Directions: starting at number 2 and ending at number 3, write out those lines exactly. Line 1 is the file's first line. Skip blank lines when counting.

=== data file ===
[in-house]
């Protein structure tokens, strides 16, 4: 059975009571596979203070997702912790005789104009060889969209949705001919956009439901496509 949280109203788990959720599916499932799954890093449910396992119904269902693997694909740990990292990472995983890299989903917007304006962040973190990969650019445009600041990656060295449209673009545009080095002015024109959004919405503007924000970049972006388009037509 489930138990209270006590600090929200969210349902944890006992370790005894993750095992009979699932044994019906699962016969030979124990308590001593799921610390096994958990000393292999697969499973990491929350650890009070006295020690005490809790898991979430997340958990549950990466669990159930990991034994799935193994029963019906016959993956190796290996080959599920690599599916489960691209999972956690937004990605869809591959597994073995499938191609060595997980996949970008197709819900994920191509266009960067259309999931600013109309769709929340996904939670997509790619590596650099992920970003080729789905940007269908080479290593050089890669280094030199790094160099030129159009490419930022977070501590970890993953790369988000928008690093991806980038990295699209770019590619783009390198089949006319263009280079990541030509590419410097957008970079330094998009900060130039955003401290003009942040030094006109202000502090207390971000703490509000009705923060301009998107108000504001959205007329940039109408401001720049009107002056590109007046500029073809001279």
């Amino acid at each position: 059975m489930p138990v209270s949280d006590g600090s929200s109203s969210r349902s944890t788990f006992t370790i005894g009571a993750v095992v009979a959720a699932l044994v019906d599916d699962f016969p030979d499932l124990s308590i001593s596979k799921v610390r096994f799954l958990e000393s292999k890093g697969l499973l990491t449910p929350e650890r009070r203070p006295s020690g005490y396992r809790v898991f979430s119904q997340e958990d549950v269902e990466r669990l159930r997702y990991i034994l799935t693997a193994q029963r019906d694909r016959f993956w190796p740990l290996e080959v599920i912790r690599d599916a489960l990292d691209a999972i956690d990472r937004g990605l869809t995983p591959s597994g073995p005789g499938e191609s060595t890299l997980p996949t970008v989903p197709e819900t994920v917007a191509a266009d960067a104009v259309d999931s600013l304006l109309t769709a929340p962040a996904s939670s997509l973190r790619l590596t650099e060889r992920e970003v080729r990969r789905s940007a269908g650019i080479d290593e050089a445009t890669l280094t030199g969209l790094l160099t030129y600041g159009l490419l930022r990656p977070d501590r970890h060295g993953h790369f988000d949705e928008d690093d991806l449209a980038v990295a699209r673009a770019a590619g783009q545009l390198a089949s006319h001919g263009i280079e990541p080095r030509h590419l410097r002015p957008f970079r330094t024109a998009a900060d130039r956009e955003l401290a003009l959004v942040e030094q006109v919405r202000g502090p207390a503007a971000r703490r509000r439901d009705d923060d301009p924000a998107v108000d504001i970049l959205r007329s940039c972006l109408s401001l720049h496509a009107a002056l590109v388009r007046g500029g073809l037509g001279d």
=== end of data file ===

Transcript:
């Protein structure tokens, strides 16, 4: 059975009571596979203070997702912790005789104009060889969209949705001919956009439901496509 949280109203788990959720599916499932799954890093449910396992119904269902693997694909740990990292990472995983890299989903917007304006962040973190990969650019445009600041990656060295449209673009545009080095002015024109959004919405503007924000970049972006388009037509 489930138990209270006590600090929200969210349902944890006992370790005894993750095992009979699932044994019906699962016969030979124990308590001593799921610390096994958990000393292999697969499973990491929350650890009070006295020690005490809790898991979430997340958990549950990466669990159930990991034994799935193994029963019906016959993956190796290996080959599920690599599916489960691209999972956690937004990605869809591959597994073995499938191609060595997980996949970008197709819900994920191509266009960067259309999931600013109309769709929340996904939670997509790619590596650099992920970003080729789905940007269908080479290593050089890669280094030199790094160099030129159009490419930022977070501590970890993953790369988000928008690093991806980038990295699209770019590619783009390198089949006319263009280079990541030509590419410097957008970079330094998009900060130039955003401290003009942040030094006109202000502090207390971000703490509000009705923060301009998107108000504001959205007329940039109408401001720049009107002056590109007046500029073809001279």
């Amino acid at each position: 059975m489930p138990v209270s949280d006590g600090s929200s109203s969210r349902s944890t788990f006992t370790i005894g009571a993750v095992v009979a959720a699932l044994v019906d599916d699962f016969p030979d499932l124990s308590i001593s596979k799921v610390r096994f799954l958990e000393s292999k890093g697969l499973l990491t449910p929350e650890r009070r203070p006295s020690g005490y396992r809790v898991f979430s119904q997340e958990d549950v269902e990466r669990l159930r997702y990991i034994l799935t693997a193994q029963r019906d694909r016959f993956w190796p740990l290996e080959v599920i912790r690599d599916a489960l990292d691209a999972i956690d990472r937004g990605l869809t995983p591959s597994g073995p005789g499938e191609s060595t890299l997980p996949t970008v989903p197709e819900t994920v917007a191509a266009d960067a104009v259309d999931s600013l304006l109309t769709a929340p962040a996904s939670s997509l973190r790619l590596t650099e060889r992920e970003v080729r990969r789905s940007a269908g650019i080479d290593e050089a445009t890669l280094t030199g969209l790094l160099t030129y600041g159009l490419l930022r990656p977070d501590r970890h060295g993953h790369f988000d949705e928008d690093d991806l449209a980038v990295a699209r673009a770019a590619g783009q545009l390198a089949s006319h001919g263009i280079e990541p080095r030509h590419l410097r002015p957008f970079r330094t024109a998009a900060d130039r956009e955003l401290a003009l959004v942040e030094q006109v919405r202000g502090p207390a503007a971000r703490r509000r439901d009705d923060d301009p924000a998107v108000d504001i970049l959205r007329s940039c972006l109408s401001l720049h496509a009107a002056l590109v388009r007046g500029g073809l037509g001279d």